FOSA Public Policy
Fiber optic sensing can help protect our environment, infrastructure, critical facilities and borders.
Contact your Senators and Representative to urge them to include funding for this remarkable technology in relevant legislation. To identify your Members of Congress, go to www.senate.gov and www.house.gov
FOSA Comment on Guidance to Establish Policies for the Agency Levee Safety Program Entitled Engineer Circular 1165-2-218
The Fiber Optic Sensing Association (FOSA) thanks the U.S. Army Corps of Engineers (USACE) for their continued support of levee safety and commend them on creation of the Water Resource Policies and Authorities US ARMY CORPS OF ENGINEERS LEVEE SAFETY PROGRAM, Levee Safety Circular (EC 1165-2-218).
Toward the stated goals of performance monitoring to assess groundwater pressure, deformation, total stress, temperature, seismic events, leakage, and water levels, FOSA desires to raise awareness within USACE of technology generically referred to as Distributed Fiber Optic Sensing (DFOS). DFOS is a technology that can be configured to effectively and efficiently detect temperature, strain and/or vibration when coupled through fiber optic cables to assets such as levees, dams, perimeters, pipelines and other structures. Where DFOS is concerned, the emphasis is placed on the concept of “distributed” as the technology allows connection of a centrally located and powered interrogator (black box) to a fiber optic cable or cables, coupling laser light pulses into a single fiber and gathering backscattered signals (triggered by interactions with environmental effects) from that same fiber. This method takes advantage of “time-of-flight” of the laser pulses as their velocity within optical fibers are very well understood and stable. As such, using the velocity of laser pulses to and from an event, the location of the event can be pinpointed with an asset monitoring range of up to 50 km (~31 miles) in each direction – for a span of 100 km (~62 miles). Furthermore, the entire length of the optical fiber within the cable becomes a fully distributed sensor with spatial resolution as small as 1 meter (~3 feet) – a 100 km span effectively becomes 100,000 sensing points that can be continuously monitored.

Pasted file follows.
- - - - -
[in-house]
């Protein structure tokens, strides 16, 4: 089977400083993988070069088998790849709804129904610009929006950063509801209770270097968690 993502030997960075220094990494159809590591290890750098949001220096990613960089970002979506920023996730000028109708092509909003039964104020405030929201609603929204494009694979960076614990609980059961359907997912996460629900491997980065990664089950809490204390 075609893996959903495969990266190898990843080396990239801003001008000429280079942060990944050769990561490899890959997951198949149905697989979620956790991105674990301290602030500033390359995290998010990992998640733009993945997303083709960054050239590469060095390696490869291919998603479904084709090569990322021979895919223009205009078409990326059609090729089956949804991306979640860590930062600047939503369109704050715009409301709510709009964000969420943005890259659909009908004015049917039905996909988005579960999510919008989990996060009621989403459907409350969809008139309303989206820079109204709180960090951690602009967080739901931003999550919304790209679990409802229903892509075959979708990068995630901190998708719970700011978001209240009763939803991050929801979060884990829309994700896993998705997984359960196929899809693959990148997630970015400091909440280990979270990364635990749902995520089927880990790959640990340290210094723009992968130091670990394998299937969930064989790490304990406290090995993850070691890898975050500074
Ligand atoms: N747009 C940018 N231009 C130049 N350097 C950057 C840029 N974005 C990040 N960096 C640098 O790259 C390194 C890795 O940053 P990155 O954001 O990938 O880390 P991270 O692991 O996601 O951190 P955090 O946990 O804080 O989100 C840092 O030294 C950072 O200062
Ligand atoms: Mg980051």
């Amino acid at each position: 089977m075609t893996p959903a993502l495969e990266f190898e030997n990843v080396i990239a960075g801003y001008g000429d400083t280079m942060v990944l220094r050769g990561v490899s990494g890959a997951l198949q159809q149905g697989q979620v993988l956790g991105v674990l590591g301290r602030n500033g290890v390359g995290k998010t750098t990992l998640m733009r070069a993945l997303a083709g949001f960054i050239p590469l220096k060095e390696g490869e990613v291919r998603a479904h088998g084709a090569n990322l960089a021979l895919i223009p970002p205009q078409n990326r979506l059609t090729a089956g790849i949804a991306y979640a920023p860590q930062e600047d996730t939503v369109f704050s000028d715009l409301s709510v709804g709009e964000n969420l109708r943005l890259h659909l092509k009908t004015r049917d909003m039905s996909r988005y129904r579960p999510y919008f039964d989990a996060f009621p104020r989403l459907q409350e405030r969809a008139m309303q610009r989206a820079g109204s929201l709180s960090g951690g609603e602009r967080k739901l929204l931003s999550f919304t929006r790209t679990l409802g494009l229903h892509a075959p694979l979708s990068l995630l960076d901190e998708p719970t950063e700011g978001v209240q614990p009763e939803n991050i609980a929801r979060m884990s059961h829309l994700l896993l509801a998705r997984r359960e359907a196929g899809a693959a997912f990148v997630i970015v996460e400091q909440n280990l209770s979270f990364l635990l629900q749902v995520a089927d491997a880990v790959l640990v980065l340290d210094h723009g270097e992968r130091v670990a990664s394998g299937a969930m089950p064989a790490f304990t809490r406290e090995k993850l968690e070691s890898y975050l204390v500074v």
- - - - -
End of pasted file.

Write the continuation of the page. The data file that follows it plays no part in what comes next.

As sensors, the fiber optic cables may be affixed to linear assets or buried/embedded in those same structures, depending on the aspects they are intended to monitor (groundwater pressure, deformation, total stress, temperature, seismic events, leakage, water levels). Additionally, many of these systems can also detect foot traffic, vehicular movement, hand-digging and excavation to add additional security functionality to the installed monitoring system.
It is also important to note that electricity is only required to power the interrogator equipment while the fiber optical cable is completely passive, requiring no electricity and, depending on cable design, may also be completely dielectric, immune to the effects of radio frequency and electromagnetic interference.
As a non-profit trade association tasked with promoting DFOS technologies, FOSA stands ready to support the USACE as an information resource with many publicly available technology resources at https://www.fiberopticsensing.org.